Friday, 27 November 2015

6: Warm black top with piping,

I was cold the last few days at work so decided I had to make a warm top to wear as soon as posible. I had this black quilted material in my stash again bought from Weston Fabrics on ebay. I am not too sure what the fibre content is but it has a small diamond quilting and is identical on both sides. Its quite a firm fabric and feels like it will be warm. Possibly a cotton/ polyester or cotton/acrylic mix? I already owned this pattern: Butterick B5679

which is meant to be easy so I reckon should also be a quick make.

Well if I had stuck to the original pattern it would have been even quicker since I decided to miss out the front and back centre seams. However I also decided to add piping around the raglan sleeves. See the last post about this.

In fact the hardest bit of this top was re-threading my overlocker with black thread. That actually took me nearly 3 hours to achieve! I still do not know where I was going wrong either so it is likely to remain threaded with black for some time  I think.

Even with a few alterations it only took me an evening to cut out and about two hours to sew it up. That includes my struggle with inserting piping using an overlocker.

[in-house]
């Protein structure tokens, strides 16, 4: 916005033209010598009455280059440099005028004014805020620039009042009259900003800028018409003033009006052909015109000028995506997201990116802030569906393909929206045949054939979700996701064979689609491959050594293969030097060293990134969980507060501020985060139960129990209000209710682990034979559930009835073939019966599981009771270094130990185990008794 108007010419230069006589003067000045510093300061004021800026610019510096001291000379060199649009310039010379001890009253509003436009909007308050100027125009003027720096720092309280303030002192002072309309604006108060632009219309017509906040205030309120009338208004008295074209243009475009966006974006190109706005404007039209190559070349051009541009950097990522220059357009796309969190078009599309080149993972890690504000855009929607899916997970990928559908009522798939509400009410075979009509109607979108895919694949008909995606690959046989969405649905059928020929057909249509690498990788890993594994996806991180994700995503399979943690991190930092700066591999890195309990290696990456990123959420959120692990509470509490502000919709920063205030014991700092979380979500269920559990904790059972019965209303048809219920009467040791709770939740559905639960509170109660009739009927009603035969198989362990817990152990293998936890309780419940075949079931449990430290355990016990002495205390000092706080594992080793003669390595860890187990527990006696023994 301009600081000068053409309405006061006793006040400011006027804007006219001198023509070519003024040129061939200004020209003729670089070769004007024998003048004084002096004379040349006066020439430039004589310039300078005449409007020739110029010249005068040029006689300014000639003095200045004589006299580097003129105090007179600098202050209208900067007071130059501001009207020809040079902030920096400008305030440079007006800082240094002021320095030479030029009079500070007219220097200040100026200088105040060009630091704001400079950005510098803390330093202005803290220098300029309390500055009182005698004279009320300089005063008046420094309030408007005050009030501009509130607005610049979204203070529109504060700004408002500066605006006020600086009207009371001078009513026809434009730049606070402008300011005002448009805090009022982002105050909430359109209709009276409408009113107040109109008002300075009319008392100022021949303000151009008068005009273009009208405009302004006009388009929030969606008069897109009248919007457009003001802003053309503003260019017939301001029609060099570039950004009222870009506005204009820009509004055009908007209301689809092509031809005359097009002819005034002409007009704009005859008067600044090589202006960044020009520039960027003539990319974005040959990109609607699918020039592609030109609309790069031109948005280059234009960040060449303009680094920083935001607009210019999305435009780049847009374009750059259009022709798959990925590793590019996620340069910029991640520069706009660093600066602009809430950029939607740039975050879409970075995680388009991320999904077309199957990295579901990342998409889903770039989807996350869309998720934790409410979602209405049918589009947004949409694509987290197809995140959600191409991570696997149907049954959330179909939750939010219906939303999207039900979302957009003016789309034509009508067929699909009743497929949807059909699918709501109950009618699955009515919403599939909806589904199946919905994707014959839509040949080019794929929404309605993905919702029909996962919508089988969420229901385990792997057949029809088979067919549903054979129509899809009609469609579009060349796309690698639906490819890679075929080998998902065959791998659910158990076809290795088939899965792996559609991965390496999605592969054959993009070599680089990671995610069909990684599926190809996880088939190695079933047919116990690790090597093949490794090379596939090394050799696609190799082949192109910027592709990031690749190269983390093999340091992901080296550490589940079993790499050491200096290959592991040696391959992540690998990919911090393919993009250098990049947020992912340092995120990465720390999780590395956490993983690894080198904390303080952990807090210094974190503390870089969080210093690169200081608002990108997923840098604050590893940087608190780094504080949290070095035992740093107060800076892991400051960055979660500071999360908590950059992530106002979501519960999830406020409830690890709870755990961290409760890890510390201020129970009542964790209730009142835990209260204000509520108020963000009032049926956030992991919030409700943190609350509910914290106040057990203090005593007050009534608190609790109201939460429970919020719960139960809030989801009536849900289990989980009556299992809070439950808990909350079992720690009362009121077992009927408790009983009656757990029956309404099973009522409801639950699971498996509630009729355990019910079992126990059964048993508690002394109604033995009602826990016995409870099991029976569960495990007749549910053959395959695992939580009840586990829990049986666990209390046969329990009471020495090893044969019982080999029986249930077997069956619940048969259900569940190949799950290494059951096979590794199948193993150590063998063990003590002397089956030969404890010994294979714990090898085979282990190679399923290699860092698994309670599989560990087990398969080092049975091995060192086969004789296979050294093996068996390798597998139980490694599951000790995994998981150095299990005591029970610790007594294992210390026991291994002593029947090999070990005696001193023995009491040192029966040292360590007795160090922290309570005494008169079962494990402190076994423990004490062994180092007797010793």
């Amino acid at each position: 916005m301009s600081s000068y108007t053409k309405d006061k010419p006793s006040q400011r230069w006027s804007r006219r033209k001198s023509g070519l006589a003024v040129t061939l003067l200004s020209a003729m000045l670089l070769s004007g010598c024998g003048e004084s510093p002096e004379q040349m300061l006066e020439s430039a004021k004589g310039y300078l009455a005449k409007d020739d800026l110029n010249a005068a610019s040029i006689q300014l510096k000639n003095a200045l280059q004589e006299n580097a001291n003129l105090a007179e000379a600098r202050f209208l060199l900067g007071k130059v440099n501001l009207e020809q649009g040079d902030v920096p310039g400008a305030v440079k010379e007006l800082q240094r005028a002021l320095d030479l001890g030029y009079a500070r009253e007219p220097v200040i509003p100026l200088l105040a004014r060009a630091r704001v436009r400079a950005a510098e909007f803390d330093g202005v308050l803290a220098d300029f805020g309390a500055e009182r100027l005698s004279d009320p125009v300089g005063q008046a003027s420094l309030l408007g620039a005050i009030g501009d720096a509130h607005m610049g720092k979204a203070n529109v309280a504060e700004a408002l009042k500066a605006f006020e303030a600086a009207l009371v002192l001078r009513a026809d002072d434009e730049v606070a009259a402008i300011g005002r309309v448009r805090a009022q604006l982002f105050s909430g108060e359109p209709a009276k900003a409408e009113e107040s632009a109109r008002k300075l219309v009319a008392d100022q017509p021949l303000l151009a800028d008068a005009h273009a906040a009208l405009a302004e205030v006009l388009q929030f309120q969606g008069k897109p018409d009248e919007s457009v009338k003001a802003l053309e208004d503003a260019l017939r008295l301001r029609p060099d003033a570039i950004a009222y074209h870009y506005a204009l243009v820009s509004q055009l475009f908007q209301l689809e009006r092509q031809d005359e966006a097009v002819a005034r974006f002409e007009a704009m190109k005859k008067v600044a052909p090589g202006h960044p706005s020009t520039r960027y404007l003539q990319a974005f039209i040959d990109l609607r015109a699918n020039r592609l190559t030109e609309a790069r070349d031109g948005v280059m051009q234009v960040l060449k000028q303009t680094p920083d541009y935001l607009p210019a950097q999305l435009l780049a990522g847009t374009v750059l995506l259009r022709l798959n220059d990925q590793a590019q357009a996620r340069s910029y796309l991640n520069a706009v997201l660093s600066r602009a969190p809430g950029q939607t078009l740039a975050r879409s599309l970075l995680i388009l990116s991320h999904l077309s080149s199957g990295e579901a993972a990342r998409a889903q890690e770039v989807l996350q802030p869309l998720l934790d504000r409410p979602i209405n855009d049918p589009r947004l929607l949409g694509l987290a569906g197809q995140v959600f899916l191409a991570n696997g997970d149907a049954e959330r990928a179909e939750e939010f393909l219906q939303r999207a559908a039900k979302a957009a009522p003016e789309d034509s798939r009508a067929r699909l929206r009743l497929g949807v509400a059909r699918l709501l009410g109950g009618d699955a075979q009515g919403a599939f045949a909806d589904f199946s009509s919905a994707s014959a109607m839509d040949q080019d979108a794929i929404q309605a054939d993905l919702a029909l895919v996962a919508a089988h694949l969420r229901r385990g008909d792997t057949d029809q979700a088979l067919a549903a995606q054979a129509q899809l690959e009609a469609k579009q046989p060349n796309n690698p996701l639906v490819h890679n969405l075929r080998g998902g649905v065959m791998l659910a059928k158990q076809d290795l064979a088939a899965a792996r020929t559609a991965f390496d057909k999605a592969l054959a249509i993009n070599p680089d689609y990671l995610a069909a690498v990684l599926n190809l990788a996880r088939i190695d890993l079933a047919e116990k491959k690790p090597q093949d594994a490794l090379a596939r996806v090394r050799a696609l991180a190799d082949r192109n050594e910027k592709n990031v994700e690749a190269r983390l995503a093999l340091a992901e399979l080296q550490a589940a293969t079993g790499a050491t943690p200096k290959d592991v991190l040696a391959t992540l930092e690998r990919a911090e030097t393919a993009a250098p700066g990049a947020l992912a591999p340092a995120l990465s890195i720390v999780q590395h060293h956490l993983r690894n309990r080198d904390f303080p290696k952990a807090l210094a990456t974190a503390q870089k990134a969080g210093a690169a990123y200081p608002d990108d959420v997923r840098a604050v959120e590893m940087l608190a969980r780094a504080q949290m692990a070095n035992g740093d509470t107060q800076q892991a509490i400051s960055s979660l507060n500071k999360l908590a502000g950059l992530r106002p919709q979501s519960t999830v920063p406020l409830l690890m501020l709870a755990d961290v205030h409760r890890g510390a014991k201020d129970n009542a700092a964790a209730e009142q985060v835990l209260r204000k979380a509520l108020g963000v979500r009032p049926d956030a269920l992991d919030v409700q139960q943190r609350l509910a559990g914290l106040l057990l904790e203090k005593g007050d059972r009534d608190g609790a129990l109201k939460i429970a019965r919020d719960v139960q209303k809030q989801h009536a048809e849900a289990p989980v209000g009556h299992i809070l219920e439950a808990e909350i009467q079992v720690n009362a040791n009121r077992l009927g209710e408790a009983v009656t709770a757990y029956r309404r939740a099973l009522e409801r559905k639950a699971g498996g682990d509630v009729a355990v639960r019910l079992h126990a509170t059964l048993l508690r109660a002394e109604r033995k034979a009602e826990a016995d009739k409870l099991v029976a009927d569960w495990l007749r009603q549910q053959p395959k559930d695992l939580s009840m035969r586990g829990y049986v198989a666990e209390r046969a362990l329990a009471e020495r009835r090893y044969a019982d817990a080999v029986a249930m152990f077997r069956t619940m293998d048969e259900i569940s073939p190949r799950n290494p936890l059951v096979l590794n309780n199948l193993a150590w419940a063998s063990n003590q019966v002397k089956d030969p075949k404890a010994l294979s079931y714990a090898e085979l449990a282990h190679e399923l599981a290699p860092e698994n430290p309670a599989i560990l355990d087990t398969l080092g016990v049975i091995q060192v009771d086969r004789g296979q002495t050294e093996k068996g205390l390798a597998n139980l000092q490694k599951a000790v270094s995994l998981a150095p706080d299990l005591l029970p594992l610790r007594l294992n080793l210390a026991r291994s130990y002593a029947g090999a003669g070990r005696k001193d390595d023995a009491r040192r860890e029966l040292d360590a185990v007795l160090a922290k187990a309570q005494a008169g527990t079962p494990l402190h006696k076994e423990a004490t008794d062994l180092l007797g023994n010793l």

Well if you do try this it IS possible but I suspect better to first sew it in with a normal stretch stitch on a regular sewing machine rather than jump straight into overlocking. In the end that is what I did.

First I made the piping from waterproof reflective fabric which I had left over from making my two dog coats. That is what I actually bought this stuff for because it keeps them warm and dry being as it is waterprooof and also keeps us safe beacuse it reflects in car head lamps. It is similar to the ribbon tape on High-Vis Jackets. Anyway, where I live there are not many street lamps, and often the traffic drives fast through the village even though it is not meant to do so. That makes walking my boys very unsafe at night in winter. Since it tends to rain a lot in the UK as well and my boys are both 12 years old and feel the cold and have arthritus I made them these coats: